Wednesday, October 1, 2014

Celebrating Independence, Nigerian Style

Linus Okechukwu / youthjournalism.org
Nigerian students take part in a parade Wednesday to celebrate their nation's independence.

By Linus Okechukwu
Senior Reporter
ENUGU, Enugu State, Nigeria – Tens of thousands of students from primary and secondary schools within the Enugu metropolis crowded into Okpara Square to celebrate the 54th anniversary of Nigeria independence.
With optimistic smiles and excited faces, they all watched a parade and also marched themselves as part of the events marking the day's celebration.
"I'm really excited about this occasion of the 54th anniversary celebration," said a happy Louis Ume, 18, the head boy of OSISATECH Boys' Secondary School. "It's a thing of joy knowing that we have all the freedom to make our own policies."
Another student at the event, 14-year-old Chidera Ngwunwa of Union Secondary School in Awkunanaw, said his happiness was simply indescribable.
“I feel very great about today because we are 54," Ngwunwa said, adding that Nigeria's independence will help the country to stir the course of its progress.
Linus Okechukwu / youthjournalism.org
Louis Ume, 18 and a secondary school student, said he was happy to celebrate Nigeria's independence.
The first of October is usually a public holiday in Nigeria. It is a day that reminds the people of the hard-earned struggle of Nigerian nationalists that led to independence from Great Britain on Oct. 1, 1960.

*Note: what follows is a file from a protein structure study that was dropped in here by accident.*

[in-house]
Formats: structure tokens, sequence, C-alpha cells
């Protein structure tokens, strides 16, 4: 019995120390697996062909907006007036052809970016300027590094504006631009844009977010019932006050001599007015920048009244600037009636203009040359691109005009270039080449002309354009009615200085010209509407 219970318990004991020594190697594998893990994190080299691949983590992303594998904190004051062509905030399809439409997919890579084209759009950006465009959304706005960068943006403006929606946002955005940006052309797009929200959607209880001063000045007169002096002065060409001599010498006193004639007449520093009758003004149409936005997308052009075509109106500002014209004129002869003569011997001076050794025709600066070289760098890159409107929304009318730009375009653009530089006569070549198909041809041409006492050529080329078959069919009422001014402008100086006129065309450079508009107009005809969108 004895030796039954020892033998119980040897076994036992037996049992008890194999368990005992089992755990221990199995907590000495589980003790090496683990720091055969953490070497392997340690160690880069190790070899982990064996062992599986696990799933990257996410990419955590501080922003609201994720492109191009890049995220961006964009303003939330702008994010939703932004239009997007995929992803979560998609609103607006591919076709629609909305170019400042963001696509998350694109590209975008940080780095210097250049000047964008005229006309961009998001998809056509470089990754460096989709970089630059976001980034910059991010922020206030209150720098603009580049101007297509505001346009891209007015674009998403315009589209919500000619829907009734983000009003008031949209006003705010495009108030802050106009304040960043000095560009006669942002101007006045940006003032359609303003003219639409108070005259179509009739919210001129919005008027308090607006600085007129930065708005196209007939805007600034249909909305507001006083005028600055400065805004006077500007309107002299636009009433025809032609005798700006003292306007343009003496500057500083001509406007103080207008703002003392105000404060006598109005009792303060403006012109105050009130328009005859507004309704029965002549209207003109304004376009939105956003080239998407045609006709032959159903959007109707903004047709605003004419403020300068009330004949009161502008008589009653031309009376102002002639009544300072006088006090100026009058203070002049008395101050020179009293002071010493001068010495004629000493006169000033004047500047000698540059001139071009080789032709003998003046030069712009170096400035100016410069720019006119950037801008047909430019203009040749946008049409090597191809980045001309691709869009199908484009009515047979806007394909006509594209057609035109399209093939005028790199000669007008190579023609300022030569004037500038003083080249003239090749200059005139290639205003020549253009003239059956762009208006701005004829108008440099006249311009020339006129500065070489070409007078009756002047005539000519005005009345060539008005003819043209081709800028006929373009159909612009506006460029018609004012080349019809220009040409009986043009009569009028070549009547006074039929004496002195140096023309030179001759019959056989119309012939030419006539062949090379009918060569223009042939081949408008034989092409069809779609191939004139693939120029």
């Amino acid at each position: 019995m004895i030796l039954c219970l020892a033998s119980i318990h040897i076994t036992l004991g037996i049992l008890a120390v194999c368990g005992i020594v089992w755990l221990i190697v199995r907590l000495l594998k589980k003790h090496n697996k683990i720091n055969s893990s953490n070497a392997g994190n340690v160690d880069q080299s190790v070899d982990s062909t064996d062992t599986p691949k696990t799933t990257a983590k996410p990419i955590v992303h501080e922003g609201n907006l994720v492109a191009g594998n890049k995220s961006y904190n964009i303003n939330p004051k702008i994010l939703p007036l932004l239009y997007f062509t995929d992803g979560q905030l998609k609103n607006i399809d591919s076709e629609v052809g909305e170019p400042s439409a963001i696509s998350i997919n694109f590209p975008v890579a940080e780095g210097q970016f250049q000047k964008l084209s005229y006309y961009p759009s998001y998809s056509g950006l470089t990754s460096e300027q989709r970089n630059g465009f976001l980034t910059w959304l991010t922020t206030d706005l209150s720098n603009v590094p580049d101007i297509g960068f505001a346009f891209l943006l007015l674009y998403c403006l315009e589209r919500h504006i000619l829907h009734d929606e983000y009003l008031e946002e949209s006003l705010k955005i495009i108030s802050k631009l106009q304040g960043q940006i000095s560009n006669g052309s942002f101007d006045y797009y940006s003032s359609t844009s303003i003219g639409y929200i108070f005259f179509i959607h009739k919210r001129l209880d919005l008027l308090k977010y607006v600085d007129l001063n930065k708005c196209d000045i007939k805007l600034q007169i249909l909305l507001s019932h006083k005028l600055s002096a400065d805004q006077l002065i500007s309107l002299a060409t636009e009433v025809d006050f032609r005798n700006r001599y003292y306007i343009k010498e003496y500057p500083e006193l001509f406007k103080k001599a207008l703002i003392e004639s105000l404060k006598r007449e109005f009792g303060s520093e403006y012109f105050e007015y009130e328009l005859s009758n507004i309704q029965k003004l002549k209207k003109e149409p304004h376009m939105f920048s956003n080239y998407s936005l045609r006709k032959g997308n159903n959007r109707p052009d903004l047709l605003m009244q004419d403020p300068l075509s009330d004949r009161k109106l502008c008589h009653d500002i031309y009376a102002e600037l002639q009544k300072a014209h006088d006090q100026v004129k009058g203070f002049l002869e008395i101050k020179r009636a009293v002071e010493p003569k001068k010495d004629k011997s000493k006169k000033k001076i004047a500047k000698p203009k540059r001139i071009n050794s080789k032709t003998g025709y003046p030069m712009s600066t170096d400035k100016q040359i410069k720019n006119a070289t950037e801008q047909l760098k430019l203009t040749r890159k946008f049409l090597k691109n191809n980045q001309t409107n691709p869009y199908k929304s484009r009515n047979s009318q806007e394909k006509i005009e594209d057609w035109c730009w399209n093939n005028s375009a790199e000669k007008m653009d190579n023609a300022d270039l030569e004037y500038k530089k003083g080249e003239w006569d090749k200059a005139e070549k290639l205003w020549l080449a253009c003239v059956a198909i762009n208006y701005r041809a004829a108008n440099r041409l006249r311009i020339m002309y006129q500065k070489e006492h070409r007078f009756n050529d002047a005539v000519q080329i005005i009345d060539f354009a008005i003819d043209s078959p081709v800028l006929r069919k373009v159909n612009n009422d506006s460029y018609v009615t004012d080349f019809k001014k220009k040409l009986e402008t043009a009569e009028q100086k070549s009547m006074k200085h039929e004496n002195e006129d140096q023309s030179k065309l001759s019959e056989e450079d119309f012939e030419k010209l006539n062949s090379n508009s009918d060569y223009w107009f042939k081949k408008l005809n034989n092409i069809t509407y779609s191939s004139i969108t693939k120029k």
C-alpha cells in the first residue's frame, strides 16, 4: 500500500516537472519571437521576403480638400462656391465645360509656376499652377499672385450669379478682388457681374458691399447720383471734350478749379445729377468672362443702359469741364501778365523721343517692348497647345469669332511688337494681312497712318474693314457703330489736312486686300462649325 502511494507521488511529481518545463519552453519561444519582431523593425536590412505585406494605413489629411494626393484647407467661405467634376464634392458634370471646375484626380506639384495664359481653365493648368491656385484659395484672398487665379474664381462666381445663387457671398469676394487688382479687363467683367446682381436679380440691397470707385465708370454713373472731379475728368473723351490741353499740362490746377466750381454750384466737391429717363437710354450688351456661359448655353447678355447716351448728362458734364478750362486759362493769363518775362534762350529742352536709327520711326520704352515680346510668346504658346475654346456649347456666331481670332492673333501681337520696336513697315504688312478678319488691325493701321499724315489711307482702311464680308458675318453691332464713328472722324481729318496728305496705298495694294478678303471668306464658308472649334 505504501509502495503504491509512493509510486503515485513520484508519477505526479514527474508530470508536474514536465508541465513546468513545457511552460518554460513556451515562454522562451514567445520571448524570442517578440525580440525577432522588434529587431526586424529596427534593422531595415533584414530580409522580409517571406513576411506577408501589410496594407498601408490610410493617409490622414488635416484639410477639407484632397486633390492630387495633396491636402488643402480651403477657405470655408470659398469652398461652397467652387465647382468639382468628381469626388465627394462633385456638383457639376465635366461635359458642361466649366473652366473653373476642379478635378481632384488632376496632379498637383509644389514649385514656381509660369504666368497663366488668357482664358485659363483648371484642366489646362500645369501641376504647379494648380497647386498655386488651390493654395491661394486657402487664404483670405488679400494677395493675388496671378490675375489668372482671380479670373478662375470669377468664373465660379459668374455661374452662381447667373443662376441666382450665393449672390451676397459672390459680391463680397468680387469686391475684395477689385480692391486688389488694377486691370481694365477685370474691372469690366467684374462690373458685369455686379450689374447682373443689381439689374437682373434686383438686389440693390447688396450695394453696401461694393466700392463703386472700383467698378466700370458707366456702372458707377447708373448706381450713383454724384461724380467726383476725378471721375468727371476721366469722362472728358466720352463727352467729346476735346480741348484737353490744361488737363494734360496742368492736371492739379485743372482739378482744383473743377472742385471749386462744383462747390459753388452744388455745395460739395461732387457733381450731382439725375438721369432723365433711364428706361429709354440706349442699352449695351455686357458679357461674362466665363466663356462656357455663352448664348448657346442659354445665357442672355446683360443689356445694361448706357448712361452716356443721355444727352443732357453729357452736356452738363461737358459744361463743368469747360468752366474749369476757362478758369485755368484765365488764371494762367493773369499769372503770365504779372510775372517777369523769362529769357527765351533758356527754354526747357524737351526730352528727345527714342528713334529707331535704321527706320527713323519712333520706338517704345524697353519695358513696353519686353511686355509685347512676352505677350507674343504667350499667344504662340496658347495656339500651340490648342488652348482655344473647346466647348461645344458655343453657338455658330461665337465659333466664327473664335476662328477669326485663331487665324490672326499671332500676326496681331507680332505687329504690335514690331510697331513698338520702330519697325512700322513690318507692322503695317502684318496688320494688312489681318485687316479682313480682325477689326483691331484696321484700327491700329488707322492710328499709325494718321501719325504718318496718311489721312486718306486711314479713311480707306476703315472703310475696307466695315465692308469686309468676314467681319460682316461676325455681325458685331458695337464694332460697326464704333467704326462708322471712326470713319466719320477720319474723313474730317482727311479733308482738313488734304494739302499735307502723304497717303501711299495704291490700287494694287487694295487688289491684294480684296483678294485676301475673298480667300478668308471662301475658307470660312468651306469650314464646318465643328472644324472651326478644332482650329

"I feel very happy because today reminds me of when Nigeria became independent," said Wisdom Ladapo, 8, a pupil of Wilsophia Child-friendly School in Enugu. "Today is special. We feel very happy about our freedom."
Asked if there's any hope for the country amid the growing spate of terrorism, endemic corruption, poor leadership and failed governments, Ladapo is optimistic about the future.
"I still believe that Nigeria will become a great country,” the girl said. “Even if everything has failed, when we grow we'll work hard to make Nigeria better than it is now."
Linus Okechukwu / youthjournalism.org
Eight-year-old Wisdom Ladapo is optimistic about Nigeria's future.

Ume has a positive outlook, touched with some realism.
Linus Okechukwu / youthjournalism.org
Chidera Ngwunwa,14
"We are improving, though much still needs to be done," Ume said. "I know many rural dwellings need motorable roads, water and other things, but I still believe we have what it takes to be like many advanced countries of the world."
Ngwunwa, too, shared in the optimism. "Our future is bright; things will get to change. The labor of our past heroes will never be in vain."
As part of the annual observance, millions of Nigerians remained glued to their televisions and radios Wednesday to listen to the speech by President Goodluck Jonathan. In his address, the president assured Nigerians of his commitment to fighting terrorism in the country, while enjoining everybody to support the government's concerted effort to curb the menace.
Celebrations in all states followed the president’s speech. School children converged for march-past – awards were given to the schools that outdid others in the parade.
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1 comment:

Brigitte Poirson said...

Thank you, Linus, for informing the world of this great celebration. And also for letting the young speak for themselves, and in the name of their country. The young cannot go wrong, when they envision the future.